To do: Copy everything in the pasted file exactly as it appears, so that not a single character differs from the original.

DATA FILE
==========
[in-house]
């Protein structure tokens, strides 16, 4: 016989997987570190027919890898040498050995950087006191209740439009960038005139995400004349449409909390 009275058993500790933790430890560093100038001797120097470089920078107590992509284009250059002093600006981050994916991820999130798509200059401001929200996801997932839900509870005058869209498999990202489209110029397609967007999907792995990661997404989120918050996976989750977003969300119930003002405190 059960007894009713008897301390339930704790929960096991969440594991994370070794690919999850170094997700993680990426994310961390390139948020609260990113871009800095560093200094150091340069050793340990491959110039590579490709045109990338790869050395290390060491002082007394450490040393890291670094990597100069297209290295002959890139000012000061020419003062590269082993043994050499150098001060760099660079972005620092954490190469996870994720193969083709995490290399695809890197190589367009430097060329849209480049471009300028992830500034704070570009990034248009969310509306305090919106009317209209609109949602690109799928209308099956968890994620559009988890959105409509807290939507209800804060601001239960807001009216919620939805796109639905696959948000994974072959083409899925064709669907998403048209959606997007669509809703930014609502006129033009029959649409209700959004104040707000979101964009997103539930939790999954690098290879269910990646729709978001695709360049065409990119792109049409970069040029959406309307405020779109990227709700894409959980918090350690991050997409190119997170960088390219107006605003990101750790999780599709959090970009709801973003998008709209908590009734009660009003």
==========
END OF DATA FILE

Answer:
[in-house]
């Protein structure tokens, strides 16, 4: 016989997987570190027919890898040498050995950087006191209740439009960038005139995400004349449409909390 009275058993500790933790430890560093100038001797120097470089920078107590992509284009250059002093600006981050994916991820999130798509200059401001929200996801997932839900509870005058869209498999990202489209110029397609967007999907792995990661997404989120918050996976989750977003969300119930003002405190 059960007894009713008897301390339930704790929960096991969440594991994370070794690919999850170094997700993680990426994310961390390139948020609260990113871009800095560093200094150091340069050793340990491959110039590579490709045109990338790869050395290390060491002082007394450490040393890291670094990597100069297209290295002959890139000012000061020419003062590269082993043994050499150098001060760099660079972005620092954490190469996870994720193969083709995490290399695809890197190589367009430097060329849209480049471009300028992830500034704070570009990034248009969310509306305090919106009317209209609109949602690109799928209308099956968890994620559009988890959105409509807290939507209800804060601001239960807001009216919620939805796109639905696959948000994974072959083409899925064709669907998403048209959606997007669509809703930014609502006129033009029959649409209700959004104040707000979101964009997103539930939790999954690098290879269910990646729709978001695709360049065409990119792109049409970069040029959406309307405020779109990227709700894409959980918090350690991050997409190119997170960088390219107006605003990101750790999780599709959090970009709801973003998008709209908590009734009660009003």